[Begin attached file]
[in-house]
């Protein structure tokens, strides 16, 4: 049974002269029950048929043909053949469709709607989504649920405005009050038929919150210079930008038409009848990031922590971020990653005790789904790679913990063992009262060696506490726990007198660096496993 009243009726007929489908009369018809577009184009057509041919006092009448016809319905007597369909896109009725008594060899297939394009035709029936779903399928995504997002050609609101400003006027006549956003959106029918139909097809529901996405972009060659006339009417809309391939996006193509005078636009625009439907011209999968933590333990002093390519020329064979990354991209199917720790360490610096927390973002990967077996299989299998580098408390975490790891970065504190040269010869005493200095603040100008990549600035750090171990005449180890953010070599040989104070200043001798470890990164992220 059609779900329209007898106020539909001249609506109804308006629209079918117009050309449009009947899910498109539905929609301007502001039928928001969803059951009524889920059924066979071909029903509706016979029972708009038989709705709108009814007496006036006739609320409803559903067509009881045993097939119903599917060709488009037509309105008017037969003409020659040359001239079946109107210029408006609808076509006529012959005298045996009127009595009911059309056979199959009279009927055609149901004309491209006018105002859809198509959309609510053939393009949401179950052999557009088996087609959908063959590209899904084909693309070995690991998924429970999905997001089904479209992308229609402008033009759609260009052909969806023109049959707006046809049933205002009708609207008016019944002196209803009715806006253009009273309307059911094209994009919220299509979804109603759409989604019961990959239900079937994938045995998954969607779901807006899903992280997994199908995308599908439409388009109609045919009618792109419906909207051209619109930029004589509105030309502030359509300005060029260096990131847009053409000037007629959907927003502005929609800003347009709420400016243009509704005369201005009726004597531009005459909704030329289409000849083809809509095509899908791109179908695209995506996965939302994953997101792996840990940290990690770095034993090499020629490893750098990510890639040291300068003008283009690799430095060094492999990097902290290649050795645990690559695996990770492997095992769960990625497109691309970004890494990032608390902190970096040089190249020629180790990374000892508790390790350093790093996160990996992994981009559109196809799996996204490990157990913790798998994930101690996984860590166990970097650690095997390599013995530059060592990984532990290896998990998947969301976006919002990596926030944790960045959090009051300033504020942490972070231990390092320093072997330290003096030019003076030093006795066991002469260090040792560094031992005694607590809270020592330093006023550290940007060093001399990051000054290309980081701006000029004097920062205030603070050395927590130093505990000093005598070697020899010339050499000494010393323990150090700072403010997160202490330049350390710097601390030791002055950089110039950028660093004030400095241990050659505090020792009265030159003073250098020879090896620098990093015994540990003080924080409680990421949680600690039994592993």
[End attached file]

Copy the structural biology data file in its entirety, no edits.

[in-house]
């Protein structure tokens, strides 16, 4: 049974002269029950048929043909053949469709709607989504649920405005009050038929919150210079930008038409009848990031922590971020990653005790789904790679913990063992009262060696506490726990007198660096496993 009243009726007929489908009369018809577009184009057509041919006092009448016809319905007597369909896109009725008594060899297939394009035709029936779903399928995504997002050609609101400003006027006549956003959106029918139909097809529901996405972009060659006339009417809309391939996006193509005078636009625009439907011209999968933590333990002093390519020329064979990354991209199917720790360490610096927390973002990967077996299989299998580098408390975490790891970065504190040269010869005493200095603040100008990549600035750090171990005449180890953010070599040989104070200043001798470890990164992220 059609779900329209007898106020539909001249609506109804308006629209079918117009050309449009009947899910498109539905929609301007502001039928928001969803059951009524889920059924066979071909029903509706016979029972708009038989709705709108009814007496006036006739609320409803559903067509009881045993097939119903599917060709488009037509309105008017037969003409020659040359001239079946109107210029408006609808076509006529012959005298045996009127009595009911059309056979199959009279009927055609149901004309491209006018105002859809198509959309609510053939393009949401179950052999557009088996087609959908063959590209899904084909693309070995690991998924429970999905997001089904479209992308229609402008033009759609260009052909969806023109049959707006046809049933205002009708609207008016019944002196209803009715806006253009009273309307059911094209994009919220299509979804109603759409989604019961990959239900079937994938045995998954969607779901807006899903992280997994199908995308599908439409388009109609045919009618792109419906909207051209619109930029004589509105030309502030359509300005060029260096990131847009053409000037007629959907927003502005929609800003347009709420400016243009509704005369201005009726004597531009005459909704030329289409000849083809809509095509899908791109179908695209995506996965939302994953997101792996840990940290990690770095034993090499020629490893750098990510890639040291300068003008283009690799430095060094492999990097902290290649050795645990690559695996990770492997095992769960990625497109691309970004890494990032608390902190970096040089190249020629180790990374000892508790390790350093790093996160990996992994981009559109196809799996996204490990157990913790798998994930101690996984860590166990970097650690095997390599013995530059060592990984532990290896998990998947969301976006919002990596926030944790960045959090009051300033504020942490972070231990390092320093072997330290003096030019003076030093006795066991002469260090040792560094031992005694607590809270020592330093006023550290940007060093001399990051000054290309980081701006000029004097920062205030603070050395927590130093505990000093005598070697020899010339050499000494010393323990150090700072403010997160202490330049350390710097601390030791002055950089110039950028660093004030400095241990050659505090020792009265030159003073250098020879090896620098990093015994540990003080924080409680990421949680600690039994592993």